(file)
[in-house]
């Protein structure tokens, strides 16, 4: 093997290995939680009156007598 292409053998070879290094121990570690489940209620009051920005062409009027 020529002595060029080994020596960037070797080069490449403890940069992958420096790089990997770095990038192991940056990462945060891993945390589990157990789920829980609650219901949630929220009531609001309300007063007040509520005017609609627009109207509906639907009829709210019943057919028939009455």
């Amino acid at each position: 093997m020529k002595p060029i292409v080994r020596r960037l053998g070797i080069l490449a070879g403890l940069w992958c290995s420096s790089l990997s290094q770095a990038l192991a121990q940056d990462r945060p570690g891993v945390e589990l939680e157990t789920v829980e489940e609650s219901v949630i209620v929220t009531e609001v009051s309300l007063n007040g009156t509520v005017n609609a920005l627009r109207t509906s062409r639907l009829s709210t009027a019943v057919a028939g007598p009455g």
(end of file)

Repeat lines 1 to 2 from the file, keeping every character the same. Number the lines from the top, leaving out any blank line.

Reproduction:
[in-house]
């Protein structure tokens, strides 16, 4: 093997290995939680009156007598 292409053998070879290094121990570690489940209620009051920005062409009027 020529002595060029080994020596960037070797080069490449403890940069992958420096790089990997770095990038192991940056990462945060891993945390589990157990789920829980609650219901949630929220009531609001309300007063007040509520005017609609627009109207509906639907009829709210019943057919028939009455």